It's not about celebrating abortion: we're celebrating women
This was a very Irish referendum - because generations talked to each other
For a long time, I thought that this would not be a time for celebration - relief, perhaps, or a grim comfort. I said with some certainty that there wouldn't be parties in the street.
I got it wrong. What I understand now, which I didn't understand a year ago, is that it's not abortion that's being celebrated - it's women. It's trusting and respecting them. It's treating them like autonomous adults.
It's Ireland wrapping its arms around all those who've made that lonely, frightened trip to England and saying: ''We're sorry. You are loved.''
It's the forging of a new, compassionate and equal Ireland, one that we've been building since bringing in contraception, then divorce, then marriage equality, then gender recognition. It's the ability of a grassroots people's movement to smash hundreds of years of the Church and the patriarchy. It's the knowledge that things can and will change - that we have power.
This was a very Irish referendum. Brexit floundered when it turned out that the young, pro-Europe generation in the UK hadn't thought to talk to their Eurosceptic grandparents - so confident they were in their little internet echo chambers of a ''remain'' vote. In Ireland, we are proud of our intergenerational relationships; we talk to each other. And we did.
Many of us learnt that our grandparents were not as sheltered as we thought. Many didn't need persuading, they'd known for a long time about the danger, the cruelty, of a Church-run state. They'd seen it.
The videos of hundreds of people walking into arrivals halls across the country, coming home to vote, wearing their repeal T-shirts and welcomed by repeal activists, sent unexpected shivers up my spine.
It was a joyful homecoming, a mirror to the desperate and ashamed women who have walked through departures in silence, to seek healthcare abroad. In this referendum, we understood the meaning of diaspora. People offered to pay for strangers' flights, to give them lifts from the airport; we understood the meaning of ''home''.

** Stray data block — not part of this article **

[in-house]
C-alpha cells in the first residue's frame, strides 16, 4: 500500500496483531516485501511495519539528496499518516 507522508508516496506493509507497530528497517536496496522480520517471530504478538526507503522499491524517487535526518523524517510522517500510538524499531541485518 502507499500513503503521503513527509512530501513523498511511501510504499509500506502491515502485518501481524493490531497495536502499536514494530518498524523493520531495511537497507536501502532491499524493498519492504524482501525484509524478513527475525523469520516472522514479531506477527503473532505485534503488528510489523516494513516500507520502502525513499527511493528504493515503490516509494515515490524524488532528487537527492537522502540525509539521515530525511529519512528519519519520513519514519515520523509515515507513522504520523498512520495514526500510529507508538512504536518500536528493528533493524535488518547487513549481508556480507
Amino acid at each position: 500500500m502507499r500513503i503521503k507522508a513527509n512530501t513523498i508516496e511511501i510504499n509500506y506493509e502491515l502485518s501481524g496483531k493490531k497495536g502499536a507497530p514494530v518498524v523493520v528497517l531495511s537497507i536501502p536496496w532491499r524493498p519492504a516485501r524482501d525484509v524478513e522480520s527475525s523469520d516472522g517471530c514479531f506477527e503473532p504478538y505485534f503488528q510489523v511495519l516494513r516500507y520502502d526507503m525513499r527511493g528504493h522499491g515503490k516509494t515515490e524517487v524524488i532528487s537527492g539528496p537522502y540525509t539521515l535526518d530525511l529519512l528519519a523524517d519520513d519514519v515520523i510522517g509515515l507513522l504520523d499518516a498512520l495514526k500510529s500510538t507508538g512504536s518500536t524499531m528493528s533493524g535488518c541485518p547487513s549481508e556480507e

Above all, this referendum showed the power of storytelling - that most Irish of traditions. It was language, words, stories that won it in the end. First one, then two, then more, and more, and more, emboldened by their sisters; thousands of Irish women of all ages and backgrounds told their stories.
We learnt about effects of the Eighth that we couldn't have imagined - women bleeding in Irish hospital beds, waiting for their babies to die inside them, slowly, painfully, terrifyingly waiting for the inevitable and miscarrying into bedpans. There were uplifting stories too, stories from women who remain grateful, years later, for abortions in London which gave them back their lives and let them have cherished children when they were able. The stories taught us that there was no such thing as a ''soft'' case. All abortions are hard, all abortions necessary, if that's what the woman needs.
As a nation, stories have always been the way we communicated, persuaded, shared, bonded.
It's the most powerful way we've had of putting ideas into the world and giving them legs.
Constituencies with the strongest Yes/No vote
The table below shows the top five constituencies with the strongest vote for or against repealing the Eighth Amendment.
Dublin Bay South 78.49% 21.51%
Dún Laoghaire 77.06% 22.94%
Dublin Fingal 76.96% 23.04%
Dublin Central 76.51% 23.49%
Dublin Rathdown 76.10% 23.90%
Donegal 48.13% 51.87%
And the No side didn't have stories. Their arguments were not real - they did not come from people. The ''women of the Eighth'' storytellers are the custodians of a secret history that runs through the fabric of Ireland's history. Today we tie a knot in that thread. No more. That is something to celebrate.